The New Mercedes Benz C-Class Estate | Part Two (2007)

Mercedes Benz C-Class Estate

Mercedes Benz C-Class Estate

Convenient loading: EASY-PACK tailgate and load-securing kit

Thanks to a host of practical details, the new Mercedes estate can be loaded more easily, more conveniently and more safely. For instance, two bag hooks and four rings for anchoring loads are included in the load compartment as standard.

Stowage compartments with net covers and a collapsible shopping crate can likewise be found in all models, as can the combined luggage cover and retaining net. The new EASY-PACK tailgate opens and closes at the push of a button, representing a first in this segment. Finally, the optional EASY-PACK load-securing kit presents drivers with even more possibilities for both partitioning the load compartment – that measures around 1.80 metres long and up to 1.20 metres wide – and for securing the load being carried.

The new C-Class Estate also makes a perfectly good towing vehicle and, indeed, offers a class-beating towing capacity of as much as 1800 kg. The self-levelling suspension that is optionally available keeps the vehicle at a constant ride height regardless of the load it is carrying.

Accredited environmental protection: a 12 per cent cut in fuel consumption

Environmental considerations played a key role in the development of the Mercedes Benz C-Class from the very start. This is corroborated by the Environmental Certificate that was awarded by the TÜV Technical Inspection Authority in Germany. Mercedes Benz is the only automotive brand in the world to have obtained a certificate under the terms of ISO standard 14062 for environmentally acceptable product development.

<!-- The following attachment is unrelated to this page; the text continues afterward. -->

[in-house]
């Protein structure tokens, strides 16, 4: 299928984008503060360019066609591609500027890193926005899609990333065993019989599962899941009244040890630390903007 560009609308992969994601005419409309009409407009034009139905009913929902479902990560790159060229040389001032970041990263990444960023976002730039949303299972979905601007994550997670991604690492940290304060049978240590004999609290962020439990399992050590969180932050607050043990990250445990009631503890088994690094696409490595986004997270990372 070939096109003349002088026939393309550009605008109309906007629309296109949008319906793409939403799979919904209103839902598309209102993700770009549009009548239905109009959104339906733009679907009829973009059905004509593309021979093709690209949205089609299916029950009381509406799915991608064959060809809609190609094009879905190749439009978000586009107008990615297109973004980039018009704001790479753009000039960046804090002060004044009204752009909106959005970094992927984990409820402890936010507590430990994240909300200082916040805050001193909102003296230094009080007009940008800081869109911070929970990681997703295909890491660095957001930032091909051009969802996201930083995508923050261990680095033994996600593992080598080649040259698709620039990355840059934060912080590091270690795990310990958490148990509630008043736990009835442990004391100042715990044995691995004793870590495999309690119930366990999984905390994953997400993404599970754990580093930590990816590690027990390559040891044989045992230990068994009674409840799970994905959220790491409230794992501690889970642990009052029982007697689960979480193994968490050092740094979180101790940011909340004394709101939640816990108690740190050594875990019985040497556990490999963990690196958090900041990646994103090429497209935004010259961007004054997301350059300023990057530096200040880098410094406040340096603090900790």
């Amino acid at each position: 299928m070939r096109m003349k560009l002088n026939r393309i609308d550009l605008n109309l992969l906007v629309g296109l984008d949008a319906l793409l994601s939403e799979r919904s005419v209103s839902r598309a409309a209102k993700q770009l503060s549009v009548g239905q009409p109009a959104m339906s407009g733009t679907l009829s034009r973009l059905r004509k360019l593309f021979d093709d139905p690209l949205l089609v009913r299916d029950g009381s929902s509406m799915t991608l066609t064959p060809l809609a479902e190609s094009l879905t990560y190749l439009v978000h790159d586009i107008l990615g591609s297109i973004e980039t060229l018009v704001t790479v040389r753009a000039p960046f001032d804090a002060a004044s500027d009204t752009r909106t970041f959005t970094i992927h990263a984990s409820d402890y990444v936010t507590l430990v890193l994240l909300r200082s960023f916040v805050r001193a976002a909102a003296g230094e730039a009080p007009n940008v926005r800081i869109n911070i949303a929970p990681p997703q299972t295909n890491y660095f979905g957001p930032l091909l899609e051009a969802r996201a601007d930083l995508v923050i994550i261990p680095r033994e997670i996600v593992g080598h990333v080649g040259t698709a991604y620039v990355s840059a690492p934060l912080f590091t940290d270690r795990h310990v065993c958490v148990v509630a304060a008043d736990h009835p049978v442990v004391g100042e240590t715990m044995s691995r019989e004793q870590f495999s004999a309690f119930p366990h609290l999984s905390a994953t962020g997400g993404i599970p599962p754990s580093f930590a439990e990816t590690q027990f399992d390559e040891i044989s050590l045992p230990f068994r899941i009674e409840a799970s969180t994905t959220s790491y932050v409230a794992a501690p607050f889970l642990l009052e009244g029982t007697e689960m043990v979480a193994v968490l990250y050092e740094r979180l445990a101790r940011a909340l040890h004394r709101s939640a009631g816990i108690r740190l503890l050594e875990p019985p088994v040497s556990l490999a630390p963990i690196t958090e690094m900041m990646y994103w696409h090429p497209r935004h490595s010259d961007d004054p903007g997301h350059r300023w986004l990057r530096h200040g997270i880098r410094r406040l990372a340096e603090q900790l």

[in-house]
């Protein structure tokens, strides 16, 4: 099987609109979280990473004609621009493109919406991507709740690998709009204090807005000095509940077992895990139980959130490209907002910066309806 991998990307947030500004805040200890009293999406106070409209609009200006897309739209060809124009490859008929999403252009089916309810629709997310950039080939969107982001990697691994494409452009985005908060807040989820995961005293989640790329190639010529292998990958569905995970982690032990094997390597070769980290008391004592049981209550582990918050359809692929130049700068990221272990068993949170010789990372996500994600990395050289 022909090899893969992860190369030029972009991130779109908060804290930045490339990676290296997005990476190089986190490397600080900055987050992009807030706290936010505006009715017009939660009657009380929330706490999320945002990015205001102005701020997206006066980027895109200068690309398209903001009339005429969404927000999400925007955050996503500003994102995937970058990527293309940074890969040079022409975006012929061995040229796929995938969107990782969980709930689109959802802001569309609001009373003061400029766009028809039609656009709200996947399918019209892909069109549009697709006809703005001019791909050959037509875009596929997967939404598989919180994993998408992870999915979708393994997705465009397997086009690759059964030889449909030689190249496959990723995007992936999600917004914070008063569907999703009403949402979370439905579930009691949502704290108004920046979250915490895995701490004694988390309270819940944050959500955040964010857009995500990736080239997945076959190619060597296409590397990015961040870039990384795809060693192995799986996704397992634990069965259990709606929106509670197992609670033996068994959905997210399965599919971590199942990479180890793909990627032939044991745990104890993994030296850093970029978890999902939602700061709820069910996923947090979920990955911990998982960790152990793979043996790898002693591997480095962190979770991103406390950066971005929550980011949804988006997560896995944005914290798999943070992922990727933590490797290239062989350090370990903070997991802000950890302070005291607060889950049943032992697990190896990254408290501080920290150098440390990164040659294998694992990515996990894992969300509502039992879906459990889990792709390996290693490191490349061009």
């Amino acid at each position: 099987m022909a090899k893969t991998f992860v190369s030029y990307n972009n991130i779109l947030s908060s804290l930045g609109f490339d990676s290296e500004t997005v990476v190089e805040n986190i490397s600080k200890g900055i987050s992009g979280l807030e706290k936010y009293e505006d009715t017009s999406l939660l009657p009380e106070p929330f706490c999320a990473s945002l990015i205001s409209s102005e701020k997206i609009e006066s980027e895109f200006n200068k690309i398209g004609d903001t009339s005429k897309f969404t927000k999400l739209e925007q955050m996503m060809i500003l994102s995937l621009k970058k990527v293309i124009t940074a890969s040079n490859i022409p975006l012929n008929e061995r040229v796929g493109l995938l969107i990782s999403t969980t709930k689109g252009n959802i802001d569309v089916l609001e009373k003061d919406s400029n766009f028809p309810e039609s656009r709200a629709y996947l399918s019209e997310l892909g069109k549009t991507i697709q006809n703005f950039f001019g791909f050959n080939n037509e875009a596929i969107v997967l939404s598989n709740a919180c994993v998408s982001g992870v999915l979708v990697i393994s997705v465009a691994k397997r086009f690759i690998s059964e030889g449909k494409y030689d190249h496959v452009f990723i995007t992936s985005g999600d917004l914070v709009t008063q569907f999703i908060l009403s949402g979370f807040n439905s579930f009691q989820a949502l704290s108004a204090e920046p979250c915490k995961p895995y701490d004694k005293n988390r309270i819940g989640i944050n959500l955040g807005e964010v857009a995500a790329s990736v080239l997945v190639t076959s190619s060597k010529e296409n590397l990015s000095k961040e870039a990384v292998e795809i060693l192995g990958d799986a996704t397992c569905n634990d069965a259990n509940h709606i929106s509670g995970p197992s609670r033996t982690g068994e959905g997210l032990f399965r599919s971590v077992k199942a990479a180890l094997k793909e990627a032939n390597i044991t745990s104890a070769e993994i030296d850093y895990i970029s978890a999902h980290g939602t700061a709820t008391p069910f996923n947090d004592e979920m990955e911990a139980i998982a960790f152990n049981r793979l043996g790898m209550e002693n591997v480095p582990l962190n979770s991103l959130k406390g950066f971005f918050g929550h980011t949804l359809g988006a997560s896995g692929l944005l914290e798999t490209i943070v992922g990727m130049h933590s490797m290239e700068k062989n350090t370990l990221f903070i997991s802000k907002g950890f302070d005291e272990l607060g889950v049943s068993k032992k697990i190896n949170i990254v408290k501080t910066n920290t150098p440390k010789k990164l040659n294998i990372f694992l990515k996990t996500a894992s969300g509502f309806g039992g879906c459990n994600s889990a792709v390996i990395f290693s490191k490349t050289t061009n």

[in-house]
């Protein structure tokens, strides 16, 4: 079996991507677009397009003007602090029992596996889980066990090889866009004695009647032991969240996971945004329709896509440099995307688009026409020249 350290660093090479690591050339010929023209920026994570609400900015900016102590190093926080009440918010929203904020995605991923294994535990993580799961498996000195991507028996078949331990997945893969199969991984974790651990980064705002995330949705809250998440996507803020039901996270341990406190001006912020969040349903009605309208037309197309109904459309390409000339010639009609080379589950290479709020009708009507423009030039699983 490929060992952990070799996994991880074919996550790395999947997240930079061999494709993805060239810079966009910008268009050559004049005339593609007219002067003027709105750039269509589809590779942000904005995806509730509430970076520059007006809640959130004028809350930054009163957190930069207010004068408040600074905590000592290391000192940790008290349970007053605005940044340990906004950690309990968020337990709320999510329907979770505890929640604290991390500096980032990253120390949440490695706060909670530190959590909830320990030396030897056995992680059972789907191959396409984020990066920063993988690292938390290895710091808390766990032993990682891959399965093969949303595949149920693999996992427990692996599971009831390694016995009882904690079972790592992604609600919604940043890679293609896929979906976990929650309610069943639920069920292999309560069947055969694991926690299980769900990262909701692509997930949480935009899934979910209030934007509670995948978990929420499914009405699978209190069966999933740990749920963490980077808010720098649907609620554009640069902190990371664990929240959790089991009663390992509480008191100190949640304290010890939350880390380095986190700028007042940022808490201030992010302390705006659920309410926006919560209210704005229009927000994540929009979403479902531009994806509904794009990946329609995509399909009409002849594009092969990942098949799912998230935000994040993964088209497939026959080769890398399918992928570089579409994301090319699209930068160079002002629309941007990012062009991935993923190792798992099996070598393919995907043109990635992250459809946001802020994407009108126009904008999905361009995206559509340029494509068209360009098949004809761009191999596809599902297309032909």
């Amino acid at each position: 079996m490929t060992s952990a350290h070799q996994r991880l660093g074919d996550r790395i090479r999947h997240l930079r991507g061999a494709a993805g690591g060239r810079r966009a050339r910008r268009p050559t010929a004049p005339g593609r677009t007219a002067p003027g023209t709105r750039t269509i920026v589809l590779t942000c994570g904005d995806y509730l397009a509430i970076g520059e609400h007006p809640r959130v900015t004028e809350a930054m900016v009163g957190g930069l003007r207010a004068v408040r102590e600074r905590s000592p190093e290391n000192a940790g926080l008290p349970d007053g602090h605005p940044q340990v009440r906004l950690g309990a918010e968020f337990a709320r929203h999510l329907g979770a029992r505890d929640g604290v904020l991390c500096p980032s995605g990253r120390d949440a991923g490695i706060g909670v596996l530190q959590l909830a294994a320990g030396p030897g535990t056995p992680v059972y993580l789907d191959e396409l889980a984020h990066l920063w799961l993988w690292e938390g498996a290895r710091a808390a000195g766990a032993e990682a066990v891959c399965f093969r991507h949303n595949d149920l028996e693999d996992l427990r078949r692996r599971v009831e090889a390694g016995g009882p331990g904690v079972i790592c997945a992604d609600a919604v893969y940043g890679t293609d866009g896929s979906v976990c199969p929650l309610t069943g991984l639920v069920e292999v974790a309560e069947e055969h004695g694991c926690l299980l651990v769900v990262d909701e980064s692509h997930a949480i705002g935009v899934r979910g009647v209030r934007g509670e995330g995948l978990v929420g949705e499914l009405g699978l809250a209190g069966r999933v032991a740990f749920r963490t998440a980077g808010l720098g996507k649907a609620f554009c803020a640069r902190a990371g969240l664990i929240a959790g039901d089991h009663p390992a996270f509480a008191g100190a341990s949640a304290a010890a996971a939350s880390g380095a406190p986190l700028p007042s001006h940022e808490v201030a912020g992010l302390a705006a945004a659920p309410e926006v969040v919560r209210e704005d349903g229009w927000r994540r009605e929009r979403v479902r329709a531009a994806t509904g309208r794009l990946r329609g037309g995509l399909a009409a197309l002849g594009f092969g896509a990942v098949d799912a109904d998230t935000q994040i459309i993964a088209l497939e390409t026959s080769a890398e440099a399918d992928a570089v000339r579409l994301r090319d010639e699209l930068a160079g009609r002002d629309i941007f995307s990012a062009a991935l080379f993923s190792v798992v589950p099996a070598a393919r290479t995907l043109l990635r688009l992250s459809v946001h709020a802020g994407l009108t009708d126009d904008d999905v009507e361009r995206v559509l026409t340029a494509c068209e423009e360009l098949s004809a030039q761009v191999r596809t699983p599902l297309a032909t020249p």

With brand new or redeveloped engines under the bonnet offering greater power and torque, the C-Class Estate consumes up to 12 per cent less fuel than previously. The four-cylinder power units were the focus of the development work: in the case of the C 180 KOMPRESSOR and C 200 KOMPRESSOR petrol models Mercedes Benz modified the engine management and fitted a more dynamic supercharger and improved pistons to boost output by 13 hp and 20 hp respectively. At the same time, the fuel consumption figures for the two models could be cut by as much as 10.3 per cent to 36.7 and 36.2 mpg.

Mercedes Benz gave the four-cylinder diesel engines a thorough overhaul too, making improvements not only to the injection system, the turbocharger and the intercooler but to more than 90 other components too. The upshot is engines delivering more power and higher torque, combined with fuel consumption that is around 12 per cent lower. The new C 220 CDI now has an output of 170 hp (previously 150 hp) and musters up 400 Nm of peak torque (previously 340 Nm) from 2000 rpm. Fuel consumption on the NEDC driving cycle comes in at just 46.3 mpg (previously 40.9 mpg).

In the new C 200 CDI, power has been upped by 11 per cent (136 hp instead of 122 hp before) and fuel consumption is 47.1 mpg (previously 41.5 mpg). As for the six-cylinder engine range, there is a choice of three petrol units developing 204 hp, 231 hp and 272 hp, as well as the new C 320 CDI with an output of 224 hp. With the exception of the C 350, all engine variants are coupled to a six-speed manual transmission. The C 350 is partnered by the 7G-TRONIC seven-speed automatic transmission.

Published 1 September 2007 Melanie Carter
 

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